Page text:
Finally another first we are proud of in the wake of the #BlackLivesMatter phenomenon worldwide is that for the first time in the history of the festival, we have Afro-Brazilian, Afro-American and Afro-French writers. The writers for Afrolit 4 are: Natalia Molebatsi, Lamelle Shaw, Koleka Putuma, Irenosen Okojie, Raoul Djimeli, Hannibal Tabu, Niq Mhlongo, Melio Tinga, Kola Tubosun, Suzanne Dracius, Ngwatilo Mawiyoo, Iquo DianaAbasi, Mel Matsinhe, Marc Alaxandre Oho Bambe, Lu Ain-Zaila, Raoul Djimeli, and d’bi.young anitafrika.
This time, the moderators are tasked with being the Tops (there is an Afrolit joke here that only people who have been on a Live and seen the comments will get) so that we can be sure that everything is saved. As usual, network and power are our enemies but we reschedule and people turn up at the rescheduled times. In the end, all footage is saved and our archives are the richer for it.
Afrolit 5 is the final festival. EDUNIperiferias publisher in Brazil come on board as partners as does Prestige Bookshop in Kenya and what a final it is. The guests are Conceicao Evaristo, Margaret Busby, Armand Gauz, Sisonke Msimang, L.L. Mckinney, Helon Habila, Djamila Ribeiro, Ayobami Adebayo, Fiston Mwanza Mujila, Makanaka Mavengere, Rodrigo Franca, Lerato Mogoathle, Ashley Hickson-Lovence, Frances Mensah Williams, Joe Khamisi and Kayo Chingoyi.
The theme for the festival is Journeys, a fitting way to come to the end of this virtual festival trip. And it has perhaps the most risqué festival joke since the festival begun. Two days before the festival kicks off, an interview is published in The Guardian where Booker winner Bernadine Evaristo is asked how many times she has sex per day. Her tongue-in-cheek answer (we hope so because if that’s true, wow) is eight times when she is not feeling horny. It’s the perfect playful question for what has been a fun festival. And so for this final festival which is sometimes fun, sometimes serious but never boring, kicks off with travel writer Lerato fittingly telling us about some of her sexcapades traveling through the continent. And on a more serious tip, the joys and complications of traveling on a non-existent budget but also the generosity of many on the continent who end up hosting her. That evening it gets more serious as Kenyan writer Joe speaks of the little talked about but just as devastating East African slave trade.
The grand queen I would love to have a dark beer with, Conceicao breaks Live attendance on the second day of the festival. In general, there have been under 50 people on Live but lovers of the festival tend to watch either the YouTube channel or the IGTV later with an average of 200 views per session. It becomes the smoothest run of our festivals with only one hitch… when we cannot find a writer a few minutes before a panel. Fortunately, the moderator manages to carry it through so well it’s as though he was supposed to be a solo guest. The festival ends with Editor of Daughters of Africa and New Daughters of Africa. It’s a three hour fiesta. After the first hour with Margaret, a virtual end of party festival runs for two hours with some regular members of the audience and previous guests joining in. The next morning I wake up despondent. For eight days a month for five months, this festival has been a part of my life, and now it has ended. I shake myself into smiling though as I think to myself, unlike a burial, this is not quite the end. Despite the seeming death, there will be a resurrection every year for five months.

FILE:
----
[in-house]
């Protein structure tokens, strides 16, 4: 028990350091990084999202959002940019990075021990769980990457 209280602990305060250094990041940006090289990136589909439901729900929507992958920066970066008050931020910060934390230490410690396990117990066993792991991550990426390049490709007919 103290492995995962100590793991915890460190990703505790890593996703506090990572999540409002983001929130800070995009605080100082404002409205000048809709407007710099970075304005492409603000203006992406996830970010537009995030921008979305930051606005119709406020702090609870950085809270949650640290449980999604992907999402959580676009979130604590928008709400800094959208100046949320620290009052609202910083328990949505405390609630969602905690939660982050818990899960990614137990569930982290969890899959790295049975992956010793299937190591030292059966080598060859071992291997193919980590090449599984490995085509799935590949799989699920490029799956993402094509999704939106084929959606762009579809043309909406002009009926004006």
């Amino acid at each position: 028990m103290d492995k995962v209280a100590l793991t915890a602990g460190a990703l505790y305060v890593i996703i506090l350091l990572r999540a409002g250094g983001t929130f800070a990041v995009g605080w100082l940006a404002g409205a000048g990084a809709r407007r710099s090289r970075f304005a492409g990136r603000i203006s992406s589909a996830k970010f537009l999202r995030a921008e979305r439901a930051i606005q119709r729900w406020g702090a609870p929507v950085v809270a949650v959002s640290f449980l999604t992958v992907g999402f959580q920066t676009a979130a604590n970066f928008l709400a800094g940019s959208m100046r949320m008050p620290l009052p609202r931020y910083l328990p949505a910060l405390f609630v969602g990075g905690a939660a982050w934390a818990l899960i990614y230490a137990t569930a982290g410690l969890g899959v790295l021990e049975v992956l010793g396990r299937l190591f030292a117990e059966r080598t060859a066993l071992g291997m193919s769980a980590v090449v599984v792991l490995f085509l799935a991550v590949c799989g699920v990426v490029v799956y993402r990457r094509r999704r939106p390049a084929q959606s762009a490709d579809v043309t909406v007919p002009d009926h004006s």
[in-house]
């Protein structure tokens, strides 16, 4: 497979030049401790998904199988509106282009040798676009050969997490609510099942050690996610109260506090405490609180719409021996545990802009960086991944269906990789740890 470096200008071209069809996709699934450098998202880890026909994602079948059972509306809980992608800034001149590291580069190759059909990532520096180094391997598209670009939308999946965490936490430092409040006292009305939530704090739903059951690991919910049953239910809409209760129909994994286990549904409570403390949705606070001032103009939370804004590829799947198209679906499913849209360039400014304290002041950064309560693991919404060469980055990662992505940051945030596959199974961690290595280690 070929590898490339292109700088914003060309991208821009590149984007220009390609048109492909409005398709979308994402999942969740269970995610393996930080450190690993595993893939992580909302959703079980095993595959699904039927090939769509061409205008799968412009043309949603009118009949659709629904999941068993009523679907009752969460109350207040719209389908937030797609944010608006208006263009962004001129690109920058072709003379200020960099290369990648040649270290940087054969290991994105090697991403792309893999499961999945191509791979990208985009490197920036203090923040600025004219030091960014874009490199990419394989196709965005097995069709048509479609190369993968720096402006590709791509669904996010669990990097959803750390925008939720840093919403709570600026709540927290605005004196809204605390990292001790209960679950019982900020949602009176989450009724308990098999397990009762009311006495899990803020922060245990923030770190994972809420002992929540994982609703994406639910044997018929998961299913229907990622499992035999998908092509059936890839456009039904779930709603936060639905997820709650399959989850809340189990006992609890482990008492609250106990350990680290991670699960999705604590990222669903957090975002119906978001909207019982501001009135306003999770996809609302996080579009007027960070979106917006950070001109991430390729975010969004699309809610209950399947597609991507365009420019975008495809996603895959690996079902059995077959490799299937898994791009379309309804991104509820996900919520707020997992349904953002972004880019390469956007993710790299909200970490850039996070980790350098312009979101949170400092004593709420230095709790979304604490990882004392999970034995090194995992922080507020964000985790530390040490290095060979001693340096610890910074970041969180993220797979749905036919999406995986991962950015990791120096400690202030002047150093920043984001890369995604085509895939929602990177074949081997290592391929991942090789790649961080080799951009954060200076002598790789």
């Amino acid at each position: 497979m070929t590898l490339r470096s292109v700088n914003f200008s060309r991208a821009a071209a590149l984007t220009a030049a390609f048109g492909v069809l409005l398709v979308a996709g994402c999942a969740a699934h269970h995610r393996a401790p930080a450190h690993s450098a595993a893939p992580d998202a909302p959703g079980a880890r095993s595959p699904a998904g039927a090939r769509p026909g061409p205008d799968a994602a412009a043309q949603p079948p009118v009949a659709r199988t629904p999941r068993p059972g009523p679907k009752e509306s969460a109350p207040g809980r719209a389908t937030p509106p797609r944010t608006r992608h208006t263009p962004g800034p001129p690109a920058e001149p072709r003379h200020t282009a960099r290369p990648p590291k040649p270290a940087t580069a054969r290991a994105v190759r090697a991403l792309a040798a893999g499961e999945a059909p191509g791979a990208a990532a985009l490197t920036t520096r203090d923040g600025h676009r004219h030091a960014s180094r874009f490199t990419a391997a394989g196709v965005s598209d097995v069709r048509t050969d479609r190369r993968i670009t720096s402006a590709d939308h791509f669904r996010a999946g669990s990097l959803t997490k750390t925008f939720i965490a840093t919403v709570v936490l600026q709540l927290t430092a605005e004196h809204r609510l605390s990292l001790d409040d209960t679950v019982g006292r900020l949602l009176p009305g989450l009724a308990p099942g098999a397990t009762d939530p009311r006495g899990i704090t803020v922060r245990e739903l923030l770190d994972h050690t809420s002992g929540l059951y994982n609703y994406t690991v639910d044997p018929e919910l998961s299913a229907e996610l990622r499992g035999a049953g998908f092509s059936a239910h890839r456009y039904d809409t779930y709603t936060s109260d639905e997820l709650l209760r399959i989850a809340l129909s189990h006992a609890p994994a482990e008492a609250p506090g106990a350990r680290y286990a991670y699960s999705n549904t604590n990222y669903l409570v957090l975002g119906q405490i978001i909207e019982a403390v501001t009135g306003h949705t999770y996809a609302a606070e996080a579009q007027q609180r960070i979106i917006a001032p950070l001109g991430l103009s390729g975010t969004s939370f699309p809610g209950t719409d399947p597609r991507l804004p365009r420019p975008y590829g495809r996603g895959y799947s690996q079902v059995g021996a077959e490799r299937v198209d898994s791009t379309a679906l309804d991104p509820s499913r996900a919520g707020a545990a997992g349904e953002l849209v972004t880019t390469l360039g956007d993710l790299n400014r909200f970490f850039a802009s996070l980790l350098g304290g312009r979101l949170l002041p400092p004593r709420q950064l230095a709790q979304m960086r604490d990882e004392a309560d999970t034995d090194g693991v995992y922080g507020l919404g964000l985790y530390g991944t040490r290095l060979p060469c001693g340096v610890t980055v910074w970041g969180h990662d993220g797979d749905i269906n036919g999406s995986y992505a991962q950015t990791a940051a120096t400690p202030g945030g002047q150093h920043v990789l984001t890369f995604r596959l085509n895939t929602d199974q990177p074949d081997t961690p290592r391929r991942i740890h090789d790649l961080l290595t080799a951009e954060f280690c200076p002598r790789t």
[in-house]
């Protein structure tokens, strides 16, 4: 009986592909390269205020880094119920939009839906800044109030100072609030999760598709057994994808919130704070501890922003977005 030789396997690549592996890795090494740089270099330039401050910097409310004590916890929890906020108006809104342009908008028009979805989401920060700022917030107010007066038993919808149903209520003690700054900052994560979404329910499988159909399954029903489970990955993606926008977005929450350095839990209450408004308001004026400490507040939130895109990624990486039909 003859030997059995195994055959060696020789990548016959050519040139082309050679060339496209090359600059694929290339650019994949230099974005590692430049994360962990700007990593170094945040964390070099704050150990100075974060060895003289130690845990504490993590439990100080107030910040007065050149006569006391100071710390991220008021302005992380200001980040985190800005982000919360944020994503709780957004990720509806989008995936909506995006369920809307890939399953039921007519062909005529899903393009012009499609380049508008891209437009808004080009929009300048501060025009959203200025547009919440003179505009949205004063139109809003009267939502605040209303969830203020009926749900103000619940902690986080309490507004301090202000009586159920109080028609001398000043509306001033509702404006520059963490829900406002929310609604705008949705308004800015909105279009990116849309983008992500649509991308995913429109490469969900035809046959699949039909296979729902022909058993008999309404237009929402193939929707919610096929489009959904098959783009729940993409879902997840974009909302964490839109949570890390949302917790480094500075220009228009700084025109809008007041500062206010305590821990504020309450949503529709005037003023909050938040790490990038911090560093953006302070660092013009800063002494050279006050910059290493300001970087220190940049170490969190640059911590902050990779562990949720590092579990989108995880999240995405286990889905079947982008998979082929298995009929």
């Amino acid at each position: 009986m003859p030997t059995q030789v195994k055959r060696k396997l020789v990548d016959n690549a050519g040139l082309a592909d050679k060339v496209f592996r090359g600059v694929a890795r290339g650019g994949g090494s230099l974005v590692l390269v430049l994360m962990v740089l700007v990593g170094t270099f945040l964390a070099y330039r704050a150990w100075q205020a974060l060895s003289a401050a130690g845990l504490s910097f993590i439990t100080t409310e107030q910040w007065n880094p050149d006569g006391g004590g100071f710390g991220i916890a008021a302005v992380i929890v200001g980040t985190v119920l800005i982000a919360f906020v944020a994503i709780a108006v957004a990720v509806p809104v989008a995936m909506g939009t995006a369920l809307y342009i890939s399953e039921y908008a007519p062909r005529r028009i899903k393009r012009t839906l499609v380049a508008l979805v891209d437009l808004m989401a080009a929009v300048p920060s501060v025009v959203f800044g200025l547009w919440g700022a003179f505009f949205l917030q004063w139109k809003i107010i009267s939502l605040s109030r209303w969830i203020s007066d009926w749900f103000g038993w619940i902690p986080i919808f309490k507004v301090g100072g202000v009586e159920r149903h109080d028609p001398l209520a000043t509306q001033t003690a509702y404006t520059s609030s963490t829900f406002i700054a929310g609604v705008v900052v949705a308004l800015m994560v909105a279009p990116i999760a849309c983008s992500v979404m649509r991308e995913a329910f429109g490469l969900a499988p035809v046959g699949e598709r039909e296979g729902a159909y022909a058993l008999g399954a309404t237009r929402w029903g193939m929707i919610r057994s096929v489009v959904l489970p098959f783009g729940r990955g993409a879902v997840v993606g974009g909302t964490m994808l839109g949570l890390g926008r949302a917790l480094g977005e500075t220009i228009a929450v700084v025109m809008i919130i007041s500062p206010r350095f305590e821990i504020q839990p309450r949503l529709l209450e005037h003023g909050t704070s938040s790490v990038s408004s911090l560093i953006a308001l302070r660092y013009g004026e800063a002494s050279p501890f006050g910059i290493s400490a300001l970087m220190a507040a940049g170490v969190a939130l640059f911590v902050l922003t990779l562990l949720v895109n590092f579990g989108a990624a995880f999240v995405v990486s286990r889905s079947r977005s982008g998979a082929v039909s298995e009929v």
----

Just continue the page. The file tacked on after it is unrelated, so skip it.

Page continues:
And as I look towards the final Afrolit in English French and Portuguese for the year, I realize that this festival could never have happened, been fine-tuned and run as smoothly were it not for the indulgence of James Murua who gave the festival his platform. But equally important, the Afrolit 16 who have supported in their various capacities. I started this pandemic lockdown with 16 friends in a WhatsApp group. Five months later, I have an imperfectly perfect family that I foresee doing many interesting projects with in the next five years. Importantly, that family has expanded to Europe, to the Caribbean and yes, to Latin America. But for the pandemic, it would almost be a perfect lockdown.
Zukiswa Wanner | South Africa | Kenya |
In 2010 Zukiswa Wanner founded ReadSA, a literary initiative in South Africa to conscientise South Africans of all ages to the exciting but then little-known post-apartheid South African literature. After moving to Kenya, she founded Artistic Encounters in 2017, a literature-centred event where works of literary art speak to other art forms. She also conceived, coordinated and edited the Afro Young Adult project in 2018-2019 resulting in a YA anthology in English, French and Portuguese with books distributed to 20 African countries. She founded, curated and participated in the virtual literary festival in the wake of the Covid-19 pandemic, AfrolitSansFrontieres. The author of the novels The Madams (2006), Behind Every Successful Man (2008), Men of the South (2010) London Cape Town Joburg (2014) has also written a satirical nonfiction Maid in SA: 30 Ways to Leave Your Madam (2013) and a literary travel memoir Hardly Working (2018). Her children's books are Jama Loves Bananas (2011), Refilwe (2014) and Africa: A True Book (2019). Wanner co-edited Behind The Shadows, an African-Asian anthology with Indian writer Rohini Chowdhury and co-founded a South-South story and literary-sharing platform lashamba.wordpress.com with Mexican writer Luis Felipe Lomeli where writers can share their work in English, French, Spanish or Portuguese and translators who like the stories enough can translate for a wider audiences. Her accolades include being shortlisted for the Commonwealth Prize Best Book (2011), selection as one of 39 African writers likely to shape the narrative of literature in 2014 and winning K. Sello Duiker Award for Fiction for her last novel(2015). Most recently, she was announced as 2020 Goethe Medal recipient alongside Elvira Espejo Ayca of Bolivia and British Ian McEwan.